But it’s all good. I got out for a run and sweated out the worst of the stress, and have rinsed the rest off and made coffee. Even the bees were giving me somewhat of a wide berth today, bumbling over my hands and shoulders instead of nesting in my hair or trying to crawl into my mouth. Maybe they could smell the irritation coming off me in waves.

At least I’m back at work, revising HOOD‘s Season One. We’re coming up on the end of that, and I’ve got so much fun planned for Season Two, you just don’t even know. It’s going to be so much fun, and I have the last season in my head as well. It took longer than I liked to recover from revisions on The Poison Prince, but at least I have an answer for one of the knottiest plot problems in the third book of that series.

Said answer occurred to me quite naturally as I woke up this morning, my skin itching like a hive and my temper frayed almost past bearing. I had consigned it to the great engines beneath the floor of my conscious self, pretty sure that the Muse had an answer she’d give in due time.

Fellow writers often say you never learn how to write books more easily, you just learn how to write this one specific book you’re working on. That’s true as far as it goes, but one of the things an experienced writer can learn is when to consign a question to the great engines and leave it alone until the solution bursts forth, full-fledged, from said writer’s forehead. After a while you can feel the things working beneath the floorboards, chewing and grinding, and can even sense with something’s going to swell and burst.

It’s a particular type of relaxed concentration married to the willingness to keep yourself distracted with other work, with a large dash of learning to trust the Muse. I know I anthropomorphize the creative process, but it helps if I think I’m consigning the problem to her rather than to something impersonal.

So much of this career is learning how to game yourself. How to get the wild thing inside your head that’s fucking up your life and snap the traces on to put it to plow.

Anyway, I should remind you that if you want to read the first bit of Harmony for free, you can do so right here. Also, I’m hearing that some readers are experiencing quality issues with the Amazon-bought paperbacks of that book; if you are, please contact Amazon customer service. When Amazon folded CreateSpace in, the quality of their printing took a steep dive; this is something I have no control over. I did choose to offer the Harmony trade paperback through KDP instead of IngramSpark’s extended distribution for reader convenience, but if it’s going to mean this sort of hassle I won’t ever do so again.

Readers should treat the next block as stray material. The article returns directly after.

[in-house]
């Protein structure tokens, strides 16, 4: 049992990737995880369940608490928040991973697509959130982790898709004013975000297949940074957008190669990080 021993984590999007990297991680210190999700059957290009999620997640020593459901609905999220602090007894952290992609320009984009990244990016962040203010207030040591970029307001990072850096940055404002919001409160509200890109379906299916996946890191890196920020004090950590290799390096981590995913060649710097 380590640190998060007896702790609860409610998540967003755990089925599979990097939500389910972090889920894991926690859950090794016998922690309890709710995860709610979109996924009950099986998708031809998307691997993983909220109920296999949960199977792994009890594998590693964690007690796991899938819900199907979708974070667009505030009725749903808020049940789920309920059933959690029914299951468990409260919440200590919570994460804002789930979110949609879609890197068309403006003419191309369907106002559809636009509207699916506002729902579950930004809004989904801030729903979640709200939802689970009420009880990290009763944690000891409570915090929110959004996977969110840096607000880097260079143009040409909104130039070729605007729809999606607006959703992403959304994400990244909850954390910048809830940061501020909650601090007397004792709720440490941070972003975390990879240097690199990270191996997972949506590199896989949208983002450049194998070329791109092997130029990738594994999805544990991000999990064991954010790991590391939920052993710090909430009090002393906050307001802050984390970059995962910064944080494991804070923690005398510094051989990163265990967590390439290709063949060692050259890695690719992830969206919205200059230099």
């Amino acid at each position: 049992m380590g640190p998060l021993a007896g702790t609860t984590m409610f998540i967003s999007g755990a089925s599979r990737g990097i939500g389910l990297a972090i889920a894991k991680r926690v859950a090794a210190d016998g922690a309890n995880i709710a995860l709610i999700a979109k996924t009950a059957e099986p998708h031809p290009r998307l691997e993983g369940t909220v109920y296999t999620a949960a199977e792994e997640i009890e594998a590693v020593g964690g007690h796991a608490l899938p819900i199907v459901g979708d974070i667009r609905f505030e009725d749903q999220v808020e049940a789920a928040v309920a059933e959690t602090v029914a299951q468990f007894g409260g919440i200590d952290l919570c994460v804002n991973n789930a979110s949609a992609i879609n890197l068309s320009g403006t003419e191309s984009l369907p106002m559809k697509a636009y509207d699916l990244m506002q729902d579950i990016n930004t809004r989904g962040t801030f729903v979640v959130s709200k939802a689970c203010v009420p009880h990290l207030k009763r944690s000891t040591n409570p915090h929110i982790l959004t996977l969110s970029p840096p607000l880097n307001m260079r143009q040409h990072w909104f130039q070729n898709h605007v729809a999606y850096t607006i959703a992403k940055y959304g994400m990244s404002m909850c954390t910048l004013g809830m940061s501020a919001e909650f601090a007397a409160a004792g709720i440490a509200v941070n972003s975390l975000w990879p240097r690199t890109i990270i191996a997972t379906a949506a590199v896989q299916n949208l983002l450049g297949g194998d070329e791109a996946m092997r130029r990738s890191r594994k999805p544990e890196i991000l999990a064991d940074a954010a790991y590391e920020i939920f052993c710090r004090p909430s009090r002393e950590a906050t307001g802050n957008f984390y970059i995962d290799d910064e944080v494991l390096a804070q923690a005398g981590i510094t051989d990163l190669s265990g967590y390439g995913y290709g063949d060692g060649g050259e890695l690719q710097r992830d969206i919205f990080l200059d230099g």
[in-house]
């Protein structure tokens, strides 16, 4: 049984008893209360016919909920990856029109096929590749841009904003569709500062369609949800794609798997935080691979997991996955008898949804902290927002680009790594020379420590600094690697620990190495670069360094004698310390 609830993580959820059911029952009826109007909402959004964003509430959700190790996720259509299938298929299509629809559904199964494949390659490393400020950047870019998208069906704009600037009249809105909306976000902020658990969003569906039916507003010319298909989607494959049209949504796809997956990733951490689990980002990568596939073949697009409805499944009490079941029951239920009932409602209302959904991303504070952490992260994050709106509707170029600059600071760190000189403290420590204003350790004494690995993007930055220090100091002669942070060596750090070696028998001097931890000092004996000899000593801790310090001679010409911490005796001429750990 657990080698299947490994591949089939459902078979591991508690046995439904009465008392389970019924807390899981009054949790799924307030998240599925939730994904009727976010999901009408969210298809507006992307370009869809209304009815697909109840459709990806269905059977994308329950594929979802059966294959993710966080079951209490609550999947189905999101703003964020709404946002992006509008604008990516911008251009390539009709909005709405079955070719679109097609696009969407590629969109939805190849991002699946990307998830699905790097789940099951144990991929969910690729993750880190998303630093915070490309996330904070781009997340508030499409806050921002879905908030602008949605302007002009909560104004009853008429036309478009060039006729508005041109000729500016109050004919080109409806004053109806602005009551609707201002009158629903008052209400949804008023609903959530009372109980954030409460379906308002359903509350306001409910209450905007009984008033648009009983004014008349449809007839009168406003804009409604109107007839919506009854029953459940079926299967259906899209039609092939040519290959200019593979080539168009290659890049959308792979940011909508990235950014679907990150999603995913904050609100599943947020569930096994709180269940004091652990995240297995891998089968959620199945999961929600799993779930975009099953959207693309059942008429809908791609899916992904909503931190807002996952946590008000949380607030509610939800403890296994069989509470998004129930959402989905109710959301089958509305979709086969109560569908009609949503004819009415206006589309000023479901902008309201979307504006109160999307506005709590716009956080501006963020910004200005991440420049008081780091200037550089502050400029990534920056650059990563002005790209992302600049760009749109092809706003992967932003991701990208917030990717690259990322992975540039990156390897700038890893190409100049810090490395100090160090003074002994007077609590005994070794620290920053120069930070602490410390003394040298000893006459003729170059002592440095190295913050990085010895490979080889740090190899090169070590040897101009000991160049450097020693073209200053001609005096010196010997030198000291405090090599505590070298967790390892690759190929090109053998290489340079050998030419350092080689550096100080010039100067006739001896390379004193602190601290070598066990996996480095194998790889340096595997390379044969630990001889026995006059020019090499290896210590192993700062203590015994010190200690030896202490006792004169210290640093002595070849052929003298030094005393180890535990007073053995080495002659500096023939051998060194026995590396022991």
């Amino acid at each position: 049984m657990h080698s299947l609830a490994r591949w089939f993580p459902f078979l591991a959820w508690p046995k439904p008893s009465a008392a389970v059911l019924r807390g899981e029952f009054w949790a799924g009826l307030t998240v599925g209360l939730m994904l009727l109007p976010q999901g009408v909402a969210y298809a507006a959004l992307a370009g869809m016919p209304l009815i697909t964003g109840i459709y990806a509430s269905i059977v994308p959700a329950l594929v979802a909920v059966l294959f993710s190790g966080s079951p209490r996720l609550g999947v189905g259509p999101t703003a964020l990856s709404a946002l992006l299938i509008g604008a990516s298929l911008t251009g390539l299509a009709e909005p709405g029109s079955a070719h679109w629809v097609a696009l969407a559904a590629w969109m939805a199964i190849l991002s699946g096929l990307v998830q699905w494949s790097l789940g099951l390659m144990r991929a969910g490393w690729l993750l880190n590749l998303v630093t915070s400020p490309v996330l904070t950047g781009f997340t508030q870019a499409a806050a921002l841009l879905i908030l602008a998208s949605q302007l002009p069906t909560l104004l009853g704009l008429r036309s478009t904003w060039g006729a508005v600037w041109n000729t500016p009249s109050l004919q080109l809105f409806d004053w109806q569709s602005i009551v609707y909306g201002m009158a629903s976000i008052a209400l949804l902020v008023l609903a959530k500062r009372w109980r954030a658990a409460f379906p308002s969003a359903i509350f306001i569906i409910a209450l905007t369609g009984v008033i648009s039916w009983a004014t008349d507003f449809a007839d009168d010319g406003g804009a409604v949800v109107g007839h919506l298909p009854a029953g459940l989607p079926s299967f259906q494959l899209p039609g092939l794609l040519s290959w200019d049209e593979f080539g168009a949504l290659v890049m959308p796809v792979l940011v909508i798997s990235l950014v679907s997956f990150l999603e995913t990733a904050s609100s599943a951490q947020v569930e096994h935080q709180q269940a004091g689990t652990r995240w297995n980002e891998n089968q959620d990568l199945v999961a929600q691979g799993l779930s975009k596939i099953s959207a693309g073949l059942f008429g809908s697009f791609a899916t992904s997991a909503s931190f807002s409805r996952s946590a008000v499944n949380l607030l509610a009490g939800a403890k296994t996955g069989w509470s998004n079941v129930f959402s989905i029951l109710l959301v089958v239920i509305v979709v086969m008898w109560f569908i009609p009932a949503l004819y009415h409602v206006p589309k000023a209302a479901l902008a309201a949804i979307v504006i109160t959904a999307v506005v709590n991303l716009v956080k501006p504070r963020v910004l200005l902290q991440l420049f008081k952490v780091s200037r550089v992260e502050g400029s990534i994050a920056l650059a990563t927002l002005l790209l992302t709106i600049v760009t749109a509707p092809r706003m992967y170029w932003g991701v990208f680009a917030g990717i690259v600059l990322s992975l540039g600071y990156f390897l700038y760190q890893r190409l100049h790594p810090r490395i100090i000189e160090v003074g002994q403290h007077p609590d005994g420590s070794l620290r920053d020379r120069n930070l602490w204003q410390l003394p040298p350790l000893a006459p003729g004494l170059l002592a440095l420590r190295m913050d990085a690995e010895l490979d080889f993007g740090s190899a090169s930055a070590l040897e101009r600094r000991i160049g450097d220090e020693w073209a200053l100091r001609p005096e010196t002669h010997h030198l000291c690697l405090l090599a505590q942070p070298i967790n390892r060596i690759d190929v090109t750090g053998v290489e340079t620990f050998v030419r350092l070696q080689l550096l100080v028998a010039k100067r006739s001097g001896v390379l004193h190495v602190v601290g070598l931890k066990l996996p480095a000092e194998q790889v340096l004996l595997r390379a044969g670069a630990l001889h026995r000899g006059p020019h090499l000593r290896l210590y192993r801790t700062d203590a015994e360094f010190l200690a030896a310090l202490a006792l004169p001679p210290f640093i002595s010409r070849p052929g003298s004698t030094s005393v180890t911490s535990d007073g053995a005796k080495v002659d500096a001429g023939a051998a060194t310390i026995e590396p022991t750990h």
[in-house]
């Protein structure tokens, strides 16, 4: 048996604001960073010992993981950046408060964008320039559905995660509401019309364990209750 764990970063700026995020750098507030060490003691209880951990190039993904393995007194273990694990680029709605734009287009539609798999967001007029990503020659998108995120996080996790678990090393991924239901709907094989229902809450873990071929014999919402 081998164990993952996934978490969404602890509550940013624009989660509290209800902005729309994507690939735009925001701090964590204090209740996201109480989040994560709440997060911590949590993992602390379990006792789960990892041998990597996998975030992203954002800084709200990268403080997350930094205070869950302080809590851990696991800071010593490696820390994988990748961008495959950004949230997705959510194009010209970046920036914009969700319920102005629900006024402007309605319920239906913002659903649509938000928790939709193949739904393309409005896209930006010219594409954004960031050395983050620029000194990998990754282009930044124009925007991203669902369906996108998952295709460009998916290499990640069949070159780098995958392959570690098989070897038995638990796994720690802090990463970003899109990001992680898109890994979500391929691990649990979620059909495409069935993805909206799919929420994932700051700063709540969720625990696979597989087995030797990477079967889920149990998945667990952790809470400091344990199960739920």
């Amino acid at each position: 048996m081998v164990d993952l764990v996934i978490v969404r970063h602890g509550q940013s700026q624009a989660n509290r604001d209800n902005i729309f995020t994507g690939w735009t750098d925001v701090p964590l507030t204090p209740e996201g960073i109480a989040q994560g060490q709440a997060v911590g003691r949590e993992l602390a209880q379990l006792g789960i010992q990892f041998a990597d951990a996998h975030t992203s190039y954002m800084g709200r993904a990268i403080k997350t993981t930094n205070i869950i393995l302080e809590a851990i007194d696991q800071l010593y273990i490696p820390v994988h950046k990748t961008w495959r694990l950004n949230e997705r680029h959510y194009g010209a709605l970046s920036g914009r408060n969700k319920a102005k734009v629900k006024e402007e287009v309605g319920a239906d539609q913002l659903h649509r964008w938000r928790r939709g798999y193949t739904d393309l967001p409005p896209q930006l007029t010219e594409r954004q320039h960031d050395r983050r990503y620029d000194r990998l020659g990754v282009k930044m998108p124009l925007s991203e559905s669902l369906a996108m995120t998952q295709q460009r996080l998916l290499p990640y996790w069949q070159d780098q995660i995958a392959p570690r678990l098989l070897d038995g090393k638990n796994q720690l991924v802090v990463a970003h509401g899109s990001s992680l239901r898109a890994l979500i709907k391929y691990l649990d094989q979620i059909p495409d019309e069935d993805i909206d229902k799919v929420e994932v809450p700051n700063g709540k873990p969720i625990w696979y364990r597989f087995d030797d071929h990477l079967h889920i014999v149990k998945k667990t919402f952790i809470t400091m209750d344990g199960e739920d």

I suppose I should finish my coffee, check the focaccia dough–of course, it’s going to be umpty-scrump degrees outside and I’m baking, because I lack all sorts of smarts–and get the subscriber perks for the week out the door. That, along with revisions, should keep me busy enough to stay out of trouble.

At least, for a little while. Over and out.

RELEASE DAY: Harmony

I feel kind of like Beyoncé dropping a surprise album. (I’m not nearly as talented, but I think the stomach flutters and sparking nervousness is probably about the same.) That’s right, folks–here’s a brand new book, Harmony, with a lovely cover by the stunning Indigo Chick Designs.


After an accident claims her unconventional mother, Val Smith has to live with her boring, reliable father. Grief and change aren’t good for anyone, but Val and her dad are doing okay—until they visit a place like paradise.

Harmony Home is safe, secure, and secluded, a place where where everyone belongs to everyone else. For a commune it’s a pretty okay, at least at first. There are strange things—the metal boxes in the clearing, the Red House where secrets are kept, and little Sarah, who pushes buttons inside people to “make them glow.” Val and her dad are honored, temporary guests, at least at first, and it’s exciting to be special, to be chosen. By the time Val’s uneasy, it’s too late.

Even heaven can be a trap, and Val’s going to need all her new talents to break free…

Currently available direct, or through Barnes & Noble, Apple and Kobo; forthcoming from Amazon and independent bookstores.


A long while ago, I gave my agent a choice. “I know you want a YA. I have a couple in my head: a cult story and a super-futuristic boarding school.”

She chose the cult. Of course I ended up writing her both–Reader’s Shadow is out on submission, though I don’t think a trad YA publisher will take it. I had to fight constantly and consistently to keep my YAs from being diluted by publisher nervousness over what some mythical bigoted mother in the Bible Belt would take offense at; my teenage heroes and heroines do things like drink, cuss, and think bad thoughts.